5 years ago

Poly(ester amide)s from Poly(ethylene terephthalate) Waste for Enhancing Bone Regeneration and Controlled Release

Poly(ester amide)s from Poly(ethylene terephthalate) Waste for Enhancing Bone Regeneration and Controlled Release
Giridhar Madras, Janeni Natarajan, Kaushik Chatterjee
The present study elucidates the facile synthesis and exceptional properties of a family of novel poly(ester amide)s (PEAs) based on bis(2-hydroxy ethylene) terephthalamide that was obtained from the poly(ethylene terephthalate) waste. Fourier transform infrared and 1H NMR were used to verify the presence of ester and amide in the polymer backbone. Differential scanning calorimetry data showed that the glass transition temperature decreased with as the chain length of dicarboxylic acids increased. Dynamic mechanical analysis and contact angle studies proved that the modulus values and hydrophobicity increased with as the chain lengths of dicarboxylic acids increased. In vitro hydrolytic degradation and dye release studies demonstrated that the degradation and release decreased with as the chain lengths of dicarboxylic acids increased. Modeling these data illustrated that degradation and release follow first-order degradation and zero-order release, respectively. The in vitro cytocompatibility studies confirmed the minimal toxicity characteristic of these polymers. Osteogenic studies proved that these polymers can be highly influential in diverting the cells toward osteogenic lineage. Alizarin red staining evinced the presence of twice the amount of calcium phosphate deposits by the cells on these polymers when compared to the control. The observed result was also corroborated by the increased expression of alkaline phosphatase. These findings were further validated by the markedly higher mRNA expressions for known osteogenic markers using real time polymerase chain reaction. Therefore, these polymers efficiently promoted osteogenesis. This study demonstrates that the physical properties, degradation, and release kinetics can be altered to meet the specific requirements in organ regeneration as well as facilitate simultaneous polymer resorption through control of the chain length of the monomers. The findings of this study have significant implications for designing cost-effective biodegradable polymers for tissue engineering.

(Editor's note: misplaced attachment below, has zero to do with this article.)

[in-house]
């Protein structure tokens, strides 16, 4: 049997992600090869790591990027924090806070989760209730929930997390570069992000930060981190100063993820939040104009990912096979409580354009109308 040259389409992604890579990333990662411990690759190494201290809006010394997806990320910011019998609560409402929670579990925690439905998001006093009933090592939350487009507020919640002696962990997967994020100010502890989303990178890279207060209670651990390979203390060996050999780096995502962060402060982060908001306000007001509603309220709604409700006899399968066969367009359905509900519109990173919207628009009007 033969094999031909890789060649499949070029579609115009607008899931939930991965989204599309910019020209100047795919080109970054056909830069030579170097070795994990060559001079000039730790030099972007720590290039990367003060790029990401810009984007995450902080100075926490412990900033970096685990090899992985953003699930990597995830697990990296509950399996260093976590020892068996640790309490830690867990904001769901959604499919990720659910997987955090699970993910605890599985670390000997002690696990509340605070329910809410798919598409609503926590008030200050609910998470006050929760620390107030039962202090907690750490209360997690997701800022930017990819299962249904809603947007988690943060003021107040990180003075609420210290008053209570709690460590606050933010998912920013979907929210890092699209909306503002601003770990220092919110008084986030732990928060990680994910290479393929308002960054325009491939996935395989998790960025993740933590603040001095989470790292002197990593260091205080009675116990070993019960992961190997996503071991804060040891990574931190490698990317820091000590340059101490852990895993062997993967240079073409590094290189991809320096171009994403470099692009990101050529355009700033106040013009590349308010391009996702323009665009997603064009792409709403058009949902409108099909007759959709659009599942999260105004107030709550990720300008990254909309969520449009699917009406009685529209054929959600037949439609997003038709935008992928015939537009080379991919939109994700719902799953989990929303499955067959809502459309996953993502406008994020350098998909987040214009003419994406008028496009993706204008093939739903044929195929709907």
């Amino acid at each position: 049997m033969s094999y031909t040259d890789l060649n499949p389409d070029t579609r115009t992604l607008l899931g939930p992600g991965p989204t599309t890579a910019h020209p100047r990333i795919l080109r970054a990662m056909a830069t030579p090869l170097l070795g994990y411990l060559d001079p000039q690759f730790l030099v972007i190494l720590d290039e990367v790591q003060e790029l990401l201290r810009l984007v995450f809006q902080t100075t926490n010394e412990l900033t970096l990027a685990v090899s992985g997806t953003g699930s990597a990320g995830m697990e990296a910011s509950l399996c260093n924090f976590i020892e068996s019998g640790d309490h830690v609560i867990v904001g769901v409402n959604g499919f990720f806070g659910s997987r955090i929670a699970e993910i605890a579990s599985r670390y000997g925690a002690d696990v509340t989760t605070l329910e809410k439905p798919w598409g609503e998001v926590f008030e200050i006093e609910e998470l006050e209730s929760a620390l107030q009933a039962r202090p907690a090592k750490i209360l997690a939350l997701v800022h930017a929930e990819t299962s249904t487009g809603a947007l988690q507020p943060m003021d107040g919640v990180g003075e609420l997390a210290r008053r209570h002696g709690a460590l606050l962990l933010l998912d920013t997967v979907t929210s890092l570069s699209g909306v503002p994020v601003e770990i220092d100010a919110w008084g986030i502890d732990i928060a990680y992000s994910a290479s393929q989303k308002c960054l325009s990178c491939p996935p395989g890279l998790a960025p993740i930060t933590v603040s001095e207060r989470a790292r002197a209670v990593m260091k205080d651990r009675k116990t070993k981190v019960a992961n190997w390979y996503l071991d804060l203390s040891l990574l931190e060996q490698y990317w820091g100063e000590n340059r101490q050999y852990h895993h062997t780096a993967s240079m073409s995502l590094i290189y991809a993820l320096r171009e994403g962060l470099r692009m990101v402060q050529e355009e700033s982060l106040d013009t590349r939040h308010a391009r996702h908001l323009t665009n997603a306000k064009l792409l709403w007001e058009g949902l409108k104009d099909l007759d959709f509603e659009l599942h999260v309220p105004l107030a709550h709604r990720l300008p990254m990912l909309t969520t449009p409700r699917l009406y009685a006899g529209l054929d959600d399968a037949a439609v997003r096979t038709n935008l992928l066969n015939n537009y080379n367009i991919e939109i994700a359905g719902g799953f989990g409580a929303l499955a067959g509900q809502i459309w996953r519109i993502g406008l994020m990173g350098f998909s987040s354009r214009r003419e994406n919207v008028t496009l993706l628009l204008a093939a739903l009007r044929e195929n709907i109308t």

Publisher URL: http://dx.doi.org/10.1021/acsami.7b09299

DOI: 10.1021/acsami.7b09299

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